As with so many development projects that seek to modernize and generate fabulous new revenues for a community, there are two sides that line up in opposition to each other. The one is the side standing for the general good of the community, and the other is the side standing up for the narrow self-interest of some near the site who perceive the change will bring a disadvantage to them. One stands for the good of the community, the other is selfish. The latter group is often nicknamed, “NIMBYs,” as in “Not In My Back Yard.”
The remarkable success of the City of Falls Church in attracting lucrative and beneficial development in the last 20 years has been largely the result of local leaders and visionaries keeping the “NIMBY” impulse at bay, although it has almost always been there in debates over new projects in one degree or another. Part of the success at this has been the result of persuading the neighbors to a project that there is a significant upside to the project coming in, in the form of revenues to keep their property taxes low, generous contributions to the growth and development of the local school system, landscaping and infrastructure benefits and attractive amenities of the projects themselves that make for a better community for everyone.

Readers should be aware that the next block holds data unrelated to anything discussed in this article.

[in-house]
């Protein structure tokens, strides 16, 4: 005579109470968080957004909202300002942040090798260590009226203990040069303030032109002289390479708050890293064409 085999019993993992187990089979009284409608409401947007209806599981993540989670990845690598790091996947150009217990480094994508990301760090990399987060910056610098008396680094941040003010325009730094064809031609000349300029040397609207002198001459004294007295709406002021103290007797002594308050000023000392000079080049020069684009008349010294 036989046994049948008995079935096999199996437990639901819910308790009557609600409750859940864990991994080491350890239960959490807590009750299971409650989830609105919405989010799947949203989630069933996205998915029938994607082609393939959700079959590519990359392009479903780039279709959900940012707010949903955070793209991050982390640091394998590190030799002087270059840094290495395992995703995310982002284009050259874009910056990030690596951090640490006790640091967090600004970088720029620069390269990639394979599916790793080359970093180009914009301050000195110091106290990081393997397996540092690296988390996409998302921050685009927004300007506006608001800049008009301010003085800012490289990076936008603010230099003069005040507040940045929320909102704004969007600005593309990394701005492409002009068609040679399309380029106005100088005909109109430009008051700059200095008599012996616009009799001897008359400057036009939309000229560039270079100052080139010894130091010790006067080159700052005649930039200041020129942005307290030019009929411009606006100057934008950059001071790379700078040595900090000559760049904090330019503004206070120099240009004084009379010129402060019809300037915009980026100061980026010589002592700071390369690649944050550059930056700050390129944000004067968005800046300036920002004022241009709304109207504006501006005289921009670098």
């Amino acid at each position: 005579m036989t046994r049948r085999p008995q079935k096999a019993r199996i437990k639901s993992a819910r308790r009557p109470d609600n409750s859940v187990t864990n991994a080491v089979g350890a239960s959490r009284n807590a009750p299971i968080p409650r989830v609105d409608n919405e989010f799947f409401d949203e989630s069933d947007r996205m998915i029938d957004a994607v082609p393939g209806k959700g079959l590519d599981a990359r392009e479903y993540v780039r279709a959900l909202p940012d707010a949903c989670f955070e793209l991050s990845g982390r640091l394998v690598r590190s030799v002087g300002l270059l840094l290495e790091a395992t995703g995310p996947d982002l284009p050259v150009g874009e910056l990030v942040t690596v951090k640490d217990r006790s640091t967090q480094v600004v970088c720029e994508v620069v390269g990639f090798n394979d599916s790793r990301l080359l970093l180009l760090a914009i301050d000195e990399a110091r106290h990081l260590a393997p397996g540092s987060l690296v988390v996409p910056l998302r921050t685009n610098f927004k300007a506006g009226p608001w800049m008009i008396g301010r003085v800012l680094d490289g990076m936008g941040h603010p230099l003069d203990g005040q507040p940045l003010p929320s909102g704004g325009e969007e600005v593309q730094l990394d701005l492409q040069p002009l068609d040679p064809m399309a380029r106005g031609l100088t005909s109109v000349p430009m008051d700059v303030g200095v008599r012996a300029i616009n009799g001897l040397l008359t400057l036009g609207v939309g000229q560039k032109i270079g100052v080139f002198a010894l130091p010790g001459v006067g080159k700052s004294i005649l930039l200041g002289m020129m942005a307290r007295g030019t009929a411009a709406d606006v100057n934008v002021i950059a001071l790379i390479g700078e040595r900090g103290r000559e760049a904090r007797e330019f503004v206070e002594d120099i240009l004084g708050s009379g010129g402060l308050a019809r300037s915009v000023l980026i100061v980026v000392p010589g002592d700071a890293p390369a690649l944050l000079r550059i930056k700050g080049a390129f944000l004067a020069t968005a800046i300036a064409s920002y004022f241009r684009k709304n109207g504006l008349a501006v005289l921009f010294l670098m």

Because smart citizens have been willing to see these upsides in new and handsome developments, the reputation of the City of Falls Church among the most progressive elements of the regional development community has grown significantly in the past two decades. To developers, it’s not just the positives of a community that matter to them, but the willingness of a community to be open to new and creative development ideas and to see issues facing a project from both the community’s and the developers’ point of view. It’s led to a lot of good for Falls Church.
Now, the community-good-versus-“NIMBY” issue is back involving the City Council’s sought approval for a major project at the central downtown intersection of Broad and Washington, where a developer is ready to provide a state-of-the-art Whole Foods megamarket and generous space to house the City’s premiere theatre troupe, Creative Cauldron, and much more. The project is projected to add $2 million annually to the City’s tax roles, compared to the $116,000 annually that comes from that property. In these highly uncertain Covid-19 pandemic times, the prospect of that is downright amazing.
What’s most bothersome here is the notion by some on the Council that they will approve the project only if the neighbors say OK. Good government is defined by providing for the best interest of the whole community, not condescending to only one or two tiny segments. While seeking a win-win is always a meritorious goal, the Council should not give any singular entity a veritable veto power over such matters as this.